JWH-133, in conjunction with other compounds like WIN 55,212-2 and HU-210, has shown promise in mitigating inflammation caused by Amyloid beta proteins associated with Alzheimer’s disease. It can also prevent cognitive impairment and loss of neuronal markers through its agonist action at the CB2 receptor.

7. How does JWH-133 exert its anti-inflammatory effects?

JWH-133 acts as an agonist at the CB2 receptor, which helps prevent microglial activation, a key trigger for inflammation. This, in turn, eliminates neurotoxicity linked to microglia activation in experimental models.

8. Is there any potential link between JWH-133 and anti-cancer properties?

Preliminary data from a 2010 study in Madrid has hinted at potential anti-cancer properties associated with JWH-133, although further research is needed to establish its efficacy and safety in this regard.

9. Is JWH-133 legally available for use or research?

The legal status of JWH-133 may vary by jurisdiction. Still, it’s important to note that synthetic cannabinoids often face regulatory restrictions due to their potential risks and the need for further research.

10. Are there potential risks or side effects associated with JWH-133 use?

The use of synthetic cannabinoids, including JWH-133, can be associated with unpredictable and potentially harmful effects. Its safety and legal status should be carefully considered, and consulting with a healthcare professional is advisable.


  1. Bow EW and Rimoldi JM, in a paper published on June 28, 2016, delved into the intricate “Structure-Function Relationships of Classical Cannabinoids,” exploring the modulation of CB1 and CB2 receptors. Their work, featured in “Perspectives in Medicinal Chemistry,” offers valuable insights into this area. [DOI: 10.4137/PMC.S32171] [PMC: 4927043] [PMID: 27398024]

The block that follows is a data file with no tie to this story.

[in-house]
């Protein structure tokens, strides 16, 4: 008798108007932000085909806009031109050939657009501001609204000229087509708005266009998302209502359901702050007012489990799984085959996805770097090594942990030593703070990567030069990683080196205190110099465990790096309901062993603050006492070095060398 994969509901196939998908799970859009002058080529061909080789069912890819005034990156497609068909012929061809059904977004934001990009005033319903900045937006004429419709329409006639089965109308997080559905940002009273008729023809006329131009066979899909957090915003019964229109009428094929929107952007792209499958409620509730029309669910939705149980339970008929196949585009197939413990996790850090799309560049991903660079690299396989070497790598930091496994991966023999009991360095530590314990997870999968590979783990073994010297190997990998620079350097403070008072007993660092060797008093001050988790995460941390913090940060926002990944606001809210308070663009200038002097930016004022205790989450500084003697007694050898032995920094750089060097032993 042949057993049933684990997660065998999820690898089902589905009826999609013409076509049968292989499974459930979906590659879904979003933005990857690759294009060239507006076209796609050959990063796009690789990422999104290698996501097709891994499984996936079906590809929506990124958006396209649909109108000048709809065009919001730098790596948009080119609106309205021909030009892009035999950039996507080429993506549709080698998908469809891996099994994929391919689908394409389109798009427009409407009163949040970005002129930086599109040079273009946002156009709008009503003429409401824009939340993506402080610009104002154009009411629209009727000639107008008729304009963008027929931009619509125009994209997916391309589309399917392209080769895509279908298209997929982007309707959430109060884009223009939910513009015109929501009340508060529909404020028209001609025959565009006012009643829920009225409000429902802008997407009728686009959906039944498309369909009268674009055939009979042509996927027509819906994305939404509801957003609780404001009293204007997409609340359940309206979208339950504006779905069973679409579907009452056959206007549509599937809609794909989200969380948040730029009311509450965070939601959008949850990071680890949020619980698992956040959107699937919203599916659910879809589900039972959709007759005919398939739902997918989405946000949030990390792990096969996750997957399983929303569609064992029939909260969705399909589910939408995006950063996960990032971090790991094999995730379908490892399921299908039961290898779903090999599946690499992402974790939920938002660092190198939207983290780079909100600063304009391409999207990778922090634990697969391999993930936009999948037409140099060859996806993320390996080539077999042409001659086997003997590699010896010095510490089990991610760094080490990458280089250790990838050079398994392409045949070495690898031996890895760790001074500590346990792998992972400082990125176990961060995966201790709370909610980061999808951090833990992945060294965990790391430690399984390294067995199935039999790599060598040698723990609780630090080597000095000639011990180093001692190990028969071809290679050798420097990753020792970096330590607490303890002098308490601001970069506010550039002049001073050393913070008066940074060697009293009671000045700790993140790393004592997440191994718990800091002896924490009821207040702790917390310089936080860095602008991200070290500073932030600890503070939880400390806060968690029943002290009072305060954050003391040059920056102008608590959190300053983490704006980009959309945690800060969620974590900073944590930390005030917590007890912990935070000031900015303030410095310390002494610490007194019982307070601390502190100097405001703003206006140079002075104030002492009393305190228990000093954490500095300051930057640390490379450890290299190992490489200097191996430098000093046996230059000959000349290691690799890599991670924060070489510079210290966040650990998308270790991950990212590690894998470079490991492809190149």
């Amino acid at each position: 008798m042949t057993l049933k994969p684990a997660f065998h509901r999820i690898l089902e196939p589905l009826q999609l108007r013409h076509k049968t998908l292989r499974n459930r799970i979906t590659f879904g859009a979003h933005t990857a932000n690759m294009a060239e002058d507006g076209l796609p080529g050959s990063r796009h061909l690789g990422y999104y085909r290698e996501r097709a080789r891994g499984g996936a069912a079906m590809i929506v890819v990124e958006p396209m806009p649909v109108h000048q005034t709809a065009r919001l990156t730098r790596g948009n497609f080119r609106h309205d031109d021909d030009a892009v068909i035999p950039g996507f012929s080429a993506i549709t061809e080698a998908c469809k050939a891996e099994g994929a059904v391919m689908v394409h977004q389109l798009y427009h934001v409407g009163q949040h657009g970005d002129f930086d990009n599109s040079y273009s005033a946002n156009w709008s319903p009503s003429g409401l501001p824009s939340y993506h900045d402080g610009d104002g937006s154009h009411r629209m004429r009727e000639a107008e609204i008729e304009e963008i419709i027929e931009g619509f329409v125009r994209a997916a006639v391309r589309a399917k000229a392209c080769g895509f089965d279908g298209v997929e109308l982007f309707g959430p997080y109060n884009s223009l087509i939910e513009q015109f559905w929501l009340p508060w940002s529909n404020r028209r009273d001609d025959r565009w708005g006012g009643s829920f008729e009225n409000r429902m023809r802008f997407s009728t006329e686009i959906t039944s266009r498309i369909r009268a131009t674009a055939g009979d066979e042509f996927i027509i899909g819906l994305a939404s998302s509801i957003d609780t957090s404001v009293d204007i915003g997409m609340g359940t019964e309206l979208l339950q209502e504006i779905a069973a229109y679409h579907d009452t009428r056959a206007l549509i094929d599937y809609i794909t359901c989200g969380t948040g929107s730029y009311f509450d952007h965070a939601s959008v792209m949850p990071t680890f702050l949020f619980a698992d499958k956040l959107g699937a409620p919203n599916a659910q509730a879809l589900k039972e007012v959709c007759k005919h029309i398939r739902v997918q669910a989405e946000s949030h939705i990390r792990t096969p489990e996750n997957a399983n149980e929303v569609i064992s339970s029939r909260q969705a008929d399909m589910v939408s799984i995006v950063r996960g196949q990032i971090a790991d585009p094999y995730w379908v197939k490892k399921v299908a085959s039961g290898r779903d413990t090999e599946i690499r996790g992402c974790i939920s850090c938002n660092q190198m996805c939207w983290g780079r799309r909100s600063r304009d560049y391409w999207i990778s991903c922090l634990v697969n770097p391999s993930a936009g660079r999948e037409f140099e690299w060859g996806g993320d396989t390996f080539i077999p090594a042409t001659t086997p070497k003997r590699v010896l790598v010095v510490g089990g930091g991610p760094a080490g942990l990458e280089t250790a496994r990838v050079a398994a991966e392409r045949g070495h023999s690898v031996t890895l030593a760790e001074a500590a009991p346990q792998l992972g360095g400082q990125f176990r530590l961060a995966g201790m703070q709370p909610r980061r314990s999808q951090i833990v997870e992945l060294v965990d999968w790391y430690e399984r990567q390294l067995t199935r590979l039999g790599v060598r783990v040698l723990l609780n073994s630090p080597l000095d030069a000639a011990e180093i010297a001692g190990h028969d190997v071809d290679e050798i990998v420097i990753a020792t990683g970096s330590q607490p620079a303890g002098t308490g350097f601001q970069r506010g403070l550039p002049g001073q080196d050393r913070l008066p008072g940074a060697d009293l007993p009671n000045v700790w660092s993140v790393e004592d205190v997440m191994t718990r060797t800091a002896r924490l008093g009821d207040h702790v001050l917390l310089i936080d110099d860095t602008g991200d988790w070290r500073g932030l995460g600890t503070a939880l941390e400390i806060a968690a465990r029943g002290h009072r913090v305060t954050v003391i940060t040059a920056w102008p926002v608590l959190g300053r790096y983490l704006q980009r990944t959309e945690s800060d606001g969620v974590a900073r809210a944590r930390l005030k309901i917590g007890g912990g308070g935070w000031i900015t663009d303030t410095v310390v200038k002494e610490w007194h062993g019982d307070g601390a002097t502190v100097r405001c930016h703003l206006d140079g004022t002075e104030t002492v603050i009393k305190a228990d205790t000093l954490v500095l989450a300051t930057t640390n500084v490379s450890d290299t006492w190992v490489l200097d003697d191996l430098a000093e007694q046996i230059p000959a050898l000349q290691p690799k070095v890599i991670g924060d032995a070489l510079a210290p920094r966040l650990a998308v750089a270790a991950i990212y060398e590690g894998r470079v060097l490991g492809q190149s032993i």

2. A compound known as “(6AR,10AR)-3-(1,1-Dimethylbutyl)-6A,7,10,10A-tetrahydro-6,6,9-trimethyl-6H-dibenzo[B,D]pyran” was the subject of investigation. This compound is a part of the evolving cannabinoid research landscape.
  3. Huffman JW and his team, in a study from December 1999, focused on “3-(1′,1′-Dimethylbutyl)-1-deoxy-delta8-THC and related compounds.” They explored the synthesis of selective ligands for the CB2 receptor, contributing to our understanding of cannabinoid pharmacology. Published in “Bioorganic & Medicinal Chemistry,” Volume 7, Issue 12. [DOI: 10.1016/S0968-0896(99)00219-9] [PMID: 10658595]
  4. In April 2003, Huffman JW, Miller JR, and their colleagues investigated “Structure-activity relationships for 1′,1′-dimethylalkyl-Delta8-tetrahydrocannabinols.” This research, found in “Bioorganic & Medicinal Chemistry,” Volume 11, Issue 7, explored the relationships between chemical structure and biological activity. [DOI: 10.1016/s0968-0896(02)00649-1] [PMID: 12628666]
  5. Caffarel MM, Andradas C, and their team made notable contributions in July 2010 with their research on how “Cannabinoids reduce ErbB2-driven breast cancer progression through Akt inhibition.” Published in “Molecular Cancer,” their work sheds light on the potential anti-cancer properties of cannabinoids. [DOI: 10.1186/1476-4598-9-196] [PMC: 2917429] [PMID: 20649976]
  6. Additionally, the NORML organization reported on August 5, 2010, that a “Marijuana Compound Halts Breast Cancer Tumor Growth,” highlighting the potential medical significance of cannabinoids in cancer research.
  7. For further details and access to these publications, you can refer to the “Federal Register :: Request Access.”